Snow Shoveling Safety Tips

Snow Shoveling Safety Tips

By: The Travelers Indemnity Company

When the driveway and walkways are coated in a thick blanket of snow, it is time to get a shovel out for what some consider to be a dreaded chore. But before you tackle the first snowfall of the season, take some time to read these safety snow shoveling tips to help avoid any potential injuries.

Snow shoveling can lead to a number of health risks for many people, from back injuries to heart attacks. The mix of cold temperatures and physical exertion increases the workload on the heart,¹ which may increase the risk of a heart attack for some. According to the American Heart Association, even walking through heavy, wet snow can place strain on your heart.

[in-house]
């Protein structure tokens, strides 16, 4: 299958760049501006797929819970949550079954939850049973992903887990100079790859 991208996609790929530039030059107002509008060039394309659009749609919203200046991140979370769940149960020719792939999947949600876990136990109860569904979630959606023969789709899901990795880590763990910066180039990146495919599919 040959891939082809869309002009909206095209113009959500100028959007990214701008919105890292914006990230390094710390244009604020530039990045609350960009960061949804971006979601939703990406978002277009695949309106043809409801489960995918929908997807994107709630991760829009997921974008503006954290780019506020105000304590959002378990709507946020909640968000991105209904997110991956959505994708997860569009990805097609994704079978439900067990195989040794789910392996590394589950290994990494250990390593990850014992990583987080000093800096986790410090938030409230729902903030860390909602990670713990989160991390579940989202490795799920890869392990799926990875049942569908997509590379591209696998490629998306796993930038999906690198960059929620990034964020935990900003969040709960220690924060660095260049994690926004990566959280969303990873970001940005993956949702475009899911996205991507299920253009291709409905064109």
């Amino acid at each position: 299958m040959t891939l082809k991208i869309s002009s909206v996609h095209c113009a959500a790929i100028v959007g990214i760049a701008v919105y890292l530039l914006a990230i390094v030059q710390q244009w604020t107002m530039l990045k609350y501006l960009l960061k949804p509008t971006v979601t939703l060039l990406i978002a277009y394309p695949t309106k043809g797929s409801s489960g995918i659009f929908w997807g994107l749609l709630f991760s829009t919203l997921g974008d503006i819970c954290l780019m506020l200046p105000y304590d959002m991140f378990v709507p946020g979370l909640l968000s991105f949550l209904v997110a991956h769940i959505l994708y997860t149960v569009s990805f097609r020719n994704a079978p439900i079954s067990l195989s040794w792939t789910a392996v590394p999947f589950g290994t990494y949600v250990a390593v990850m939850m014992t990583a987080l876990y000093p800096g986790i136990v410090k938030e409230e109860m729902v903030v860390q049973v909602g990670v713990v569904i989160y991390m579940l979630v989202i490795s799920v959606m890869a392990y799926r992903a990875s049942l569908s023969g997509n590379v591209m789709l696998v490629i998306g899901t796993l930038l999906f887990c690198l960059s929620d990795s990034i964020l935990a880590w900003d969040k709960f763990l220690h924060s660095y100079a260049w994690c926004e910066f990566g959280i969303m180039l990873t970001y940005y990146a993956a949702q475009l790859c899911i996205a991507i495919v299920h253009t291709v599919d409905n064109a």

The following tips can help keep you safer when you set out to shovel:

  • Warm up. Warm your muscles before heading out to shovel by doing some light movements, such as bending side to side or walking in place.
  • Push rather than lift. Pushing the snow with the shovel instead of lifting can help reduce the strain on your body. When lifting snow, bend your knees and use your legs when possible.
  • Choose your shovel wisely. Ergonomically-designed shovels can help reduce the amount of bending you have to do.
  • Lighten your load. Consider using a lighter-weight plastic shovel instead of a metal one to help decrease the weight being lifted.
  • Hit the pause button. Pace yourself and be sure to take frequent breaks. Consider taking a break after 20 to 30 minutes of shoveling, especially when the snow is wet.
  • Consider multiple trips. Consider shoveling periodically throughout the storm to avoid having to move large amounts of snow at once.